Although I still consider Santino Ferrucci a second-year driver, many forget that he also had four starts for Dale Coyne in 2018 before embarking on a full season last year as teammate to Sébastien Bourdais. But he still only has twenty-five IndyCar starts to his credit. This year, Ferrucci is the veteran teammate to Palou. After a bad finish at Texas, he has reeled off three Top-Ten finishes – including two sixth-place finishes at Road America this past weekend. He is developing a reputation for bold moves that he is able to pull off. He put a textbook move on veteran Ryan Hunter-Reay in Saturday’s race, heading into Turn Five. Just watching Ferrucci at a race is sometimes worth the cost of admission alone, he’s that entertaining and is proving to be no fluke.

Rinus VeeKay is showing flashes of brilliance and consistency, after a disastrous beginning to his NTT IndyCar Series career at Texas. He acquitted himself nicely with solid fifth-place finish in the GMR Grand Prix over the Fourth of July. Although his finishes of thirteenth and fourteenth respectively over the double-header weekend at Road America were not anything to write home about, his pass on the outside in the Carousel at the start of Saturday’s race was spectacular.

Oliver Askew raised eyebrows, when he posted a ninth-place finish in his IndyCar debut at Texas. He was looking good in the GMR Grand Prix, until he crashed coming onto the main straightaway in a move that could only be explained away by lack of experience. He did not have a good weekend at Road America. He qualified poorly in both races, and had only a fifteenth-place finish on Saturday and a twenty-first place finish on Sunday to show for it. Askew needs a good result. Maybe he can repeat his oval prowess he showed at Texas, in the double-header at Iowa this weekend.

Dalton Kellett is not off to a good start to his IndyCar career. Is that a reflection of his ability or the AJ Foyt team he is driving for? In three starts (Tony Kanaan drove the car at Texas), Kellett has a twenty-first place finish at the GMR Grand Prix and two twentieth-place finishes at Road America to his credit for his entire IndyCar resume thus far. Let’s just say the jury is still out.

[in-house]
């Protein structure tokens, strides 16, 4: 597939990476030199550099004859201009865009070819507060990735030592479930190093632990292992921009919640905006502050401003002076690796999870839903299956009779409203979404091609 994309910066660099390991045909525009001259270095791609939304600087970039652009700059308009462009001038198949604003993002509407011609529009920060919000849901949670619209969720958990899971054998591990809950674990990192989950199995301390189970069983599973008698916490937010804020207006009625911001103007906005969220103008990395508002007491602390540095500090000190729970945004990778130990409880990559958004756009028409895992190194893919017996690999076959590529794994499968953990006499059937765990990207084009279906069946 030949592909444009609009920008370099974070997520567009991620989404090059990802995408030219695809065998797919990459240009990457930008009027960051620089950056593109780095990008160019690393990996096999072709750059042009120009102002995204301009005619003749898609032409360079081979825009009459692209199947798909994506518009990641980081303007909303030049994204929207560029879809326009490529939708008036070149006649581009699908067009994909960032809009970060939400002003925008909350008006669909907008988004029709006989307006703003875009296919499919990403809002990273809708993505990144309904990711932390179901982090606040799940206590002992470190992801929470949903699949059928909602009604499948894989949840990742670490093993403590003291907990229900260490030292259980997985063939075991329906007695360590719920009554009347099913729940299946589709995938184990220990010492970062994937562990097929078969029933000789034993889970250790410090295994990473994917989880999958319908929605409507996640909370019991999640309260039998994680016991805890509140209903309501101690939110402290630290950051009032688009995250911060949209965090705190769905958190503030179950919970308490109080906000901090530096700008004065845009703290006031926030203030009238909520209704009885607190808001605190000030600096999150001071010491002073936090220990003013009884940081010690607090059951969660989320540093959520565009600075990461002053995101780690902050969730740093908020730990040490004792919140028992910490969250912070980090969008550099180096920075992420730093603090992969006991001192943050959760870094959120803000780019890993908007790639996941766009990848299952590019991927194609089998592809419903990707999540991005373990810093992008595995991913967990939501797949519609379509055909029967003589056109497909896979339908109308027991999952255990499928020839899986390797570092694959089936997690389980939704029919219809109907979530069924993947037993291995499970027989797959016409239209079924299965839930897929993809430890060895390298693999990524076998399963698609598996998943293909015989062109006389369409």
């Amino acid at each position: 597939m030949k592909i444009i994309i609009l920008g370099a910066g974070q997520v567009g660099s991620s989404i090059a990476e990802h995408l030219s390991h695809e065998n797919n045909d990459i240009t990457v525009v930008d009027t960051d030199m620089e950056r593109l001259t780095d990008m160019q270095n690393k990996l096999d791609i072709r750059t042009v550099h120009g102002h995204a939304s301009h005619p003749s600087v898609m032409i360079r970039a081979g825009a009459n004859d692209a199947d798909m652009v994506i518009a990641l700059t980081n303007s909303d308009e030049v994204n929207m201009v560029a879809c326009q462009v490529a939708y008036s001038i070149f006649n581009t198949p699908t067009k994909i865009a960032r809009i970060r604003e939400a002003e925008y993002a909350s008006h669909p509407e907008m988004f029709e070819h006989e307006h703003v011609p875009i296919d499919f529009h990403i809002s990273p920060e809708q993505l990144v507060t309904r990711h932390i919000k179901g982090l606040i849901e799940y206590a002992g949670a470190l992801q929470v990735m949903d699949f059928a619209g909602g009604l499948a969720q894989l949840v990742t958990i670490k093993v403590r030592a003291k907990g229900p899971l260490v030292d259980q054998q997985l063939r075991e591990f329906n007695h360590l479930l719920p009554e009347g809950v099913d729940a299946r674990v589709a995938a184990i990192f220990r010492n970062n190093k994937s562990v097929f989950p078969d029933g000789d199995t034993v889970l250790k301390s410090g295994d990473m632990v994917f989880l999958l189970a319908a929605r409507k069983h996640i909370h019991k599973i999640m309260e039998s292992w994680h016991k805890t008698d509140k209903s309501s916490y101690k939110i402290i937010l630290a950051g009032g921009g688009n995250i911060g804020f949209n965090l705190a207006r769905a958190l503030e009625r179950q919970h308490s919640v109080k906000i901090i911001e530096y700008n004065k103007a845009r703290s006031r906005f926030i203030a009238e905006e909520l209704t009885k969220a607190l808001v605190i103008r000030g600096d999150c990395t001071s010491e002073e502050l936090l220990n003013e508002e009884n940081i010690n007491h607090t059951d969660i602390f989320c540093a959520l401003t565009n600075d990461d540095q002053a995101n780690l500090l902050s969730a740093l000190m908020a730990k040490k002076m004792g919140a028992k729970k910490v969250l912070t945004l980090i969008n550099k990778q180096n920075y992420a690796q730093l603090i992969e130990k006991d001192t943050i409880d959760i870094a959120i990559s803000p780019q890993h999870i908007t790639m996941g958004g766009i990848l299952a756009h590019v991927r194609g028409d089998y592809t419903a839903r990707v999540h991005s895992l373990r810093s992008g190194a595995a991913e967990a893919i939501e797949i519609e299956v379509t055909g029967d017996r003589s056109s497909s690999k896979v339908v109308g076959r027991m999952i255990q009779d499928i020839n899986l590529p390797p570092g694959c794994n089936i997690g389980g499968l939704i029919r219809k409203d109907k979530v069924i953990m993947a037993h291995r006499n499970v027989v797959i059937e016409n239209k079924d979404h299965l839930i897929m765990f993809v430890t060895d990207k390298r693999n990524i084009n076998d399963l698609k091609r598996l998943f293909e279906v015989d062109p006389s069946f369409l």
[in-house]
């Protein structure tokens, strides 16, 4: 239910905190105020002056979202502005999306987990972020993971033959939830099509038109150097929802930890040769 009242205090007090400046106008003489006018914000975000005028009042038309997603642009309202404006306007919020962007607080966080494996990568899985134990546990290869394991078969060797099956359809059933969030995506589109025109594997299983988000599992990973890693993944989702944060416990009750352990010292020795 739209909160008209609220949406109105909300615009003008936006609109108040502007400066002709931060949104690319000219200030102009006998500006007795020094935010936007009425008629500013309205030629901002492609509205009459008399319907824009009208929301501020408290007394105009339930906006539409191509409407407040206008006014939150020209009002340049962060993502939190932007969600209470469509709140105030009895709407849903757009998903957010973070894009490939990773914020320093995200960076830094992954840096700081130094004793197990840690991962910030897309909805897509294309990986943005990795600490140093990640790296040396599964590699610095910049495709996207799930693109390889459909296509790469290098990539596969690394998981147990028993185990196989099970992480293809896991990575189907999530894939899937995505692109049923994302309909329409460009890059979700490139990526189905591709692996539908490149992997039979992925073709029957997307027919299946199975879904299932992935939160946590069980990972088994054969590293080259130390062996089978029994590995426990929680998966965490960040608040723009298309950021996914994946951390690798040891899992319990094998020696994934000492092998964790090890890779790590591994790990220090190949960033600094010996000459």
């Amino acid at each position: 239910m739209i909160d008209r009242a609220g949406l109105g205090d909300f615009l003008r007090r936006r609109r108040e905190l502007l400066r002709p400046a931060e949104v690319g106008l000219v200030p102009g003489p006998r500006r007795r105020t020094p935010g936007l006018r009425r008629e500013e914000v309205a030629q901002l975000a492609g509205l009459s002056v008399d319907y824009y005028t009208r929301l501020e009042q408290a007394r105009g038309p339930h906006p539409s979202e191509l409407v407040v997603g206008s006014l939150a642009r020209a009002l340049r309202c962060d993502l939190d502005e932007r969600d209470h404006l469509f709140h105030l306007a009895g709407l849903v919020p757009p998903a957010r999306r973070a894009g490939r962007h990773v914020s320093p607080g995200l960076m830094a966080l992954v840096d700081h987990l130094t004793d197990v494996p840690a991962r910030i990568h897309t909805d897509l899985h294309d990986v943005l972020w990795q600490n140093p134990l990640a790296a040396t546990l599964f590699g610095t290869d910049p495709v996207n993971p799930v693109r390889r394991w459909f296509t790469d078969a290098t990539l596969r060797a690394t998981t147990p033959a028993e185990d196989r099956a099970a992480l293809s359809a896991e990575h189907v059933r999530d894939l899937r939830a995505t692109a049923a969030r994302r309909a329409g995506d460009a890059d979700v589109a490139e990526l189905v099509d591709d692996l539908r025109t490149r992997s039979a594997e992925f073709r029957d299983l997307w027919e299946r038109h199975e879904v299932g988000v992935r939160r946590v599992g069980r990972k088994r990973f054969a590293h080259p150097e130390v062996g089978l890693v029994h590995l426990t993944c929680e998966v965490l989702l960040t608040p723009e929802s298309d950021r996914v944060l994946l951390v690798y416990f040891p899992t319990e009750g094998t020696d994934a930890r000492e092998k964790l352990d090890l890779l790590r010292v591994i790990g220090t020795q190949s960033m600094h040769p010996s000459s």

If you look at Race Two at Road America as your barometer, the Young Guns are everything that people are claiming they are. But no matter how well of how poorly their seasons have started, I don’t think you can make any comment on the true rookies. Four races is just not enough to judge anyone’s abilities. It’s also hard to rate Pato O’Ward at this point in his career. He was impressive in his very first start with Harding Steinbrenner in the 2018 finale, but had a tough go of it in a partial season with Carlin last season. He has finished no worse than twelfth this season, but I need to see more before declaring him ready for the next level. I would also keep an eye on Marcus Ericsson.

Keeping that in mind, the three Young Guns that I think are ready for that next level, and will truly give the veterans a run for their money each and every week are, in no particular order; Santino Ferrucci, Colton Herta and Felix Rosenqvist. Herta already has two wins in his young IndyCar career. Rosenqvist won IndyCar Rookie of the Year last year and now has a race win early in his second year. Ferrucci won the 2019 Indianapolis 500 Rookie of the Year honors and is exciting to watch every time he climbs nto the cockpit. He is the only one of these three without a race win, but I think it’s coming.

The rest of the drivers mentioned still have something to prove, before being considered ready for prime time.

Are these Young Guns ready to pack up Scott Dixon, Will Power, Ryan Hunter-Reay, Takuma Sato, Graham Rahal, Josef Newgarden and Alexander Rossi and send them off to the retirement home? Maybe for a couple, but most of them – not so fast. Dixon is defying all odds by continuing his current pace. Rahal, Newgarden and Rossi are still in their prime. Power is still showing speed at times. But Sato and Hunter-Reay may be seeing the twilight of their careers.

But those coming up through the ranks appear to be poised and ready for the next step, once any of the veterans decides to call it a career.

George Phillips

3 Responses to “Young Guns Ready for the Next Step”

  1. billytheskink Says:

    Some of Indycar’s “young gun” drivers are younger than others, both in age and in racing experience.

    Ericsson – 29 with nearly 100 F1 starts
    Rosenquist – 28 with Formula E and European experience
    Kellett – 26 with so so so many Road To Indy starts
    Palou – 23 with Superformula and GP3 experience
    Askew – 23 and has only been racing above karts for about 5 years
    Ferrucci – 22 with European experience
    O’Ward – 21 !!
    Herta – 20 !!!
    VeeKay – 19 !!!!

    In any event, I am excited to see what all of these guys can do. Okay, maybe not Kellett… but I do appreciate that he races respectfully even as he isn’t all that quick.

  2. I think the fight for the lead we saw Sunday will be the “regular” veterans battling for the top every weekend in 2022. Sunday was a sneak peek of the future. What next year looks like is still uncertain.

  3. I have so many favorites of the younger set that it is hard to not root for them all. Those last laps in Race 2 were so damn exciting. I am curious how the newbies to ovals will do in Iowa this weekend. The future is bright for these drivers.